By Lisa Seachrist
Abgenix Inc. signed on Thousand Oaks, Calif.-based Amgen Inc. as its 10th collaborative research partner.
The deal calls for Fremont, Calif.-based Abgenix to use its XenoMouse technology to produce fully human monoclonal antibodies to an undisclosed Amgen target antigen. In return, Amgen will pay up-front research fees, milestone payments as warranted and potential royalties on future product sales.
¿It¿s important to remember that last December Amgen announced that they would move into therapeutic antibodies in a serious way,¿ said Kurt Leutzinger, vice president and CFO of Abgenix. ¿I believe that we are the first deal that they have announced since then.¿
While not as expansive as the Genentech Inc. deal that Abgenix signed in January, which could be worth up to $120 million, the Amgen deal is similar to a previous collaboration with Pfizer Inc. That deal included two antigen targets, and Leutzinger said the two companies are negotiating a third target.
Abgenix¿s XenoMouse technology uses a strain of genetically engineered mice that, once immunized with an antigen, make entirely human antibodies that cause no immunogenic response in humans. The technology allows researchers to isolate the gene that makes the antibody, and scale up to manufacturing antibodies in two to four months. As a result, antibody therapeutics can move rapidly into clinical trials.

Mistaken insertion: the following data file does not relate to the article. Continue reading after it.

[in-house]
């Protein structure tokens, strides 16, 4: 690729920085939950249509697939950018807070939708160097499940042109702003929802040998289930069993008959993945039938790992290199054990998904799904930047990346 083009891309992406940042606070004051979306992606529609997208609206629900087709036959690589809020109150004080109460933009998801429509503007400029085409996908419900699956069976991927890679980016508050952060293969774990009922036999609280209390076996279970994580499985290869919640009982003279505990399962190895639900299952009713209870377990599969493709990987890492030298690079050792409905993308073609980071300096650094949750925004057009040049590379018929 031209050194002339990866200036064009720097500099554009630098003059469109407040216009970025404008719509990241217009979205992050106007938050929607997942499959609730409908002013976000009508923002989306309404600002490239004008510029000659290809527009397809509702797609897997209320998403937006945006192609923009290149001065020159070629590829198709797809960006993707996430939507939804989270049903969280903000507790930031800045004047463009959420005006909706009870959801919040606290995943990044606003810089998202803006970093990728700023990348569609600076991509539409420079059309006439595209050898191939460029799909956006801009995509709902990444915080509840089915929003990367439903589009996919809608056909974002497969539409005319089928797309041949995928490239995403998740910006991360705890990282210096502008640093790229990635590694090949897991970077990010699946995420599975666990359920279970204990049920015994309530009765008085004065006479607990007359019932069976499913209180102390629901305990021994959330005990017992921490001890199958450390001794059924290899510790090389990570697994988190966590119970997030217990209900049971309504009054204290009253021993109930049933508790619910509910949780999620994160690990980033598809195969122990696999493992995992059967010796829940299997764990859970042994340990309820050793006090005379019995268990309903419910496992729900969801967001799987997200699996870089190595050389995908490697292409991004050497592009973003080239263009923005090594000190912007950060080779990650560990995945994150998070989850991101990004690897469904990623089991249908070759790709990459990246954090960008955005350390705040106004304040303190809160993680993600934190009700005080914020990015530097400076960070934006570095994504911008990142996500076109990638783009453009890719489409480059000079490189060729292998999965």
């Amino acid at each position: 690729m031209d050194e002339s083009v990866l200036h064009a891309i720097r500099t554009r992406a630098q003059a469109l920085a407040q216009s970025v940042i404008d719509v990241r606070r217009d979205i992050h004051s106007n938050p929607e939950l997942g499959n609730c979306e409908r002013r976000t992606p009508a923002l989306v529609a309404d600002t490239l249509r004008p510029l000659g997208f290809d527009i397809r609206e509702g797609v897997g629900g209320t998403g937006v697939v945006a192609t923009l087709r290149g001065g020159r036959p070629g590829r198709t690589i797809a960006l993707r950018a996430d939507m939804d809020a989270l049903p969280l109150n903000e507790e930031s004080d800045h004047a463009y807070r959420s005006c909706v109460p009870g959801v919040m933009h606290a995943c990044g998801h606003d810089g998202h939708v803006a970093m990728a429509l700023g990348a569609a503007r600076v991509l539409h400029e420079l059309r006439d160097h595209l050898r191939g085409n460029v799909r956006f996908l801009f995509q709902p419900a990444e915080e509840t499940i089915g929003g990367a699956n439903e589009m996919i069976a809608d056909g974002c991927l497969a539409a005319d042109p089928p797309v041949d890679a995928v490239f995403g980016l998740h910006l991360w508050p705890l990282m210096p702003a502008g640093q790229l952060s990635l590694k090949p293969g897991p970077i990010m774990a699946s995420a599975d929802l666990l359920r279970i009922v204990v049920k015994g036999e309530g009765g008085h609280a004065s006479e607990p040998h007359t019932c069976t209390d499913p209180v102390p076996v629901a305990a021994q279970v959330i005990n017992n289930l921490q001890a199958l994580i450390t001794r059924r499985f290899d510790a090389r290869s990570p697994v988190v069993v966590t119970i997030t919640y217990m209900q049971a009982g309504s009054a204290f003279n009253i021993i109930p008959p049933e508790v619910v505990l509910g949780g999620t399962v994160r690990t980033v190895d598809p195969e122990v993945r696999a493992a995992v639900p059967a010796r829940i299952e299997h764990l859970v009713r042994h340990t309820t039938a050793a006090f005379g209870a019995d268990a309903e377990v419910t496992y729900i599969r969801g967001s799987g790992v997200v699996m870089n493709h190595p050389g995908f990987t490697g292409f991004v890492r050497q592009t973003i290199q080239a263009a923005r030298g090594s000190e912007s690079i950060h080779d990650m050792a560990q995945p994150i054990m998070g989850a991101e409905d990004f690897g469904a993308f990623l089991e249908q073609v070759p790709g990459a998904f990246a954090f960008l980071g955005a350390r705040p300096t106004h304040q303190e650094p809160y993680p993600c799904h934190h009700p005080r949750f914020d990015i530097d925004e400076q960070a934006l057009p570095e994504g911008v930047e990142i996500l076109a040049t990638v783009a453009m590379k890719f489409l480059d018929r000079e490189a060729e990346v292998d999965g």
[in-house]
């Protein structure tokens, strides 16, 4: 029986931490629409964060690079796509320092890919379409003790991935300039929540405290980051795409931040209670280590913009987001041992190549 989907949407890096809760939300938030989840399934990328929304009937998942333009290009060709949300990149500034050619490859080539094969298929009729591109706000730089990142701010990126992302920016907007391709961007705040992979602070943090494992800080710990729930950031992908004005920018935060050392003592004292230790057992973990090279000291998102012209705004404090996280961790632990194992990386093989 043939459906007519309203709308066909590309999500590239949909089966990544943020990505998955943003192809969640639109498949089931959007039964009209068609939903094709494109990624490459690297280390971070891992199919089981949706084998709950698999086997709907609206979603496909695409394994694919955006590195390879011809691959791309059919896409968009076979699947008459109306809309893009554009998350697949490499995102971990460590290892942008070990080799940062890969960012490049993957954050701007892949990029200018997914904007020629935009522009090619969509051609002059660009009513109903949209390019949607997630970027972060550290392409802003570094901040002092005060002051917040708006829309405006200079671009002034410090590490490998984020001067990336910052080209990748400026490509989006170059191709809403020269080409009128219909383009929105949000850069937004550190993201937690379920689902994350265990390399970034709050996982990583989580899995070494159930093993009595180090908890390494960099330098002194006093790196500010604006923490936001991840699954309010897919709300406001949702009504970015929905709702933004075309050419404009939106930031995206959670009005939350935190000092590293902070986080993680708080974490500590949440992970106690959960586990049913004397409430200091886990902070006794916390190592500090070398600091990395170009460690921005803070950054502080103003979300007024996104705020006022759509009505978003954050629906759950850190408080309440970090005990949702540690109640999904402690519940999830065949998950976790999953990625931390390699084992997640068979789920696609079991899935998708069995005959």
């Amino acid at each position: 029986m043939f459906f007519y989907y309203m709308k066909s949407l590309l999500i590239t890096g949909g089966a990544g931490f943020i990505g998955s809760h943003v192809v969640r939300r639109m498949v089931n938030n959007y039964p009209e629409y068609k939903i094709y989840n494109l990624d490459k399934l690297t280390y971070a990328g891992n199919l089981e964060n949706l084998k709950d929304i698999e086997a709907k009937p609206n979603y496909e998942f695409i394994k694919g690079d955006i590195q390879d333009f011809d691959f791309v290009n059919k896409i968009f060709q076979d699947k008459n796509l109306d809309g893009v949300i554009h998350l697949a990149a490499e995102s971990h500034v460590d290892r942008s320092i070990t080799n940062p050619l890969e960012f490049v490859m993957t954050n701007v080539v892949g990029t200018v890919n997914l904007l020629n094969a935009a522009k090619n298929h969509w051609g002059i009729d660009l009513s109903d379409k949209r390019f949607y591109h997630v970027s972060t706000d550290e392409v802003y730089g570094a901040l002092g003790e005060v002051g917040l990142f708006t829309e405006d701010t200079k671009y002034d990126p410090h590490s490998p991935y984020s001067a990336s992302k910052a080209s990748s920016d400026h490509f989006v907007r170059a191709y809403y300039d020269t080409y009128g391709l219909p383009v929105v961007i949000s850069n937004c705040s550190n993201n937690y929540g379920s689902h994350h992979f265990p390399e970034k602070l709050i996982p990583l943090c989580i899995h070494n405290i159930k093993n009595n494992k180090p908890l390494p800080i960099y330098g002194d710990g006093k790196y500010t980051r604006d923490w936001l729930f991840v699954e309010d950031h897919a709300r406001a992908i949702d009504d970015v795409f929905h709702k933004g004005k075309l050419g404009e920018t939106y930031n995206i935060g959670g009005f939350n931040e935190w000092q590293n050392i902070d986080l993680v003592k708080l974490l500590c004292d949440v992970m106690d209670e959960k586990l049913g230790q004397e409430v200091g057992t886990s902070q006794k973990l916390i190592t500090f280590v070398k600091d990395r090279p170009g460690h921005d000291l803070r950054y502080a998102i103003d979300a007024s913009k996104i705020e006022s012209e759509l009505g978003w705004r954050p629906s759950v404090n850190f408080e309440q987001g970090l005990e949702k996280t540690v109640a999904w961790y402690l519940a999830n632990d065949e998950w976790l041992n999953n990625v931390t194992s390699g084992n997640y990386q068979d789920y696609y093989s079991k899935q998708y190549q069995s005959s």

¿There are a lot of companies with a growing interest in antibodies as therapies,¿ Leutzinger said. ¿In order to implement antibody programs, many companies prefer to go with a fully human antibody. That¿s where we come in.¿
In addition to collaborative efforts, Abgenix is developing several products on its own. One of them, ABX-CBL, has recently completed Phase II clinical trials as a therapy to treat steroid-resistant graft-vs.-host disease, a fatal and untreatable complication of allogeneic bone marrow transplants. The company is currently in discussions with the FDA to determine the design of the Phase III effort.
In addition to ABX-CBL, the company has started a Phase I/II trial of ABX-IL8, which targets inflammation, as a therapy for moderate to severe psoriasis.
Abgenix also has an antibody, ABX-EGF, which targets the epithelial growth factor receptor. That product is in preclinical studies, and the company hopes to have it in the clinic mid-year as a therapy for a variety of cancers, including prostate, colorectal and breast.
¿Eventually, we expect to partner these products with larger drug companies at a later stage and under more lucrative terms than our technology agreements,¿ Leutzinger said. ¿We¿ve taken ABX-CBL so far ourselves that we may partner at a later stage than the other products. ABX-EGF could very well be part of a preclinical deal.¿
Leutzinger said the company intends to maintain a continuous stream of antigen targets in order to provide a continuous stream of product candidates.
Abgenix¿s stock (NASDAQ:ABGX) closed Monday at $14.875, up $1.50 a share. Amgen¿s stock (NASDAQ:AMGN) closed at $68.25, up $3.125 a share. n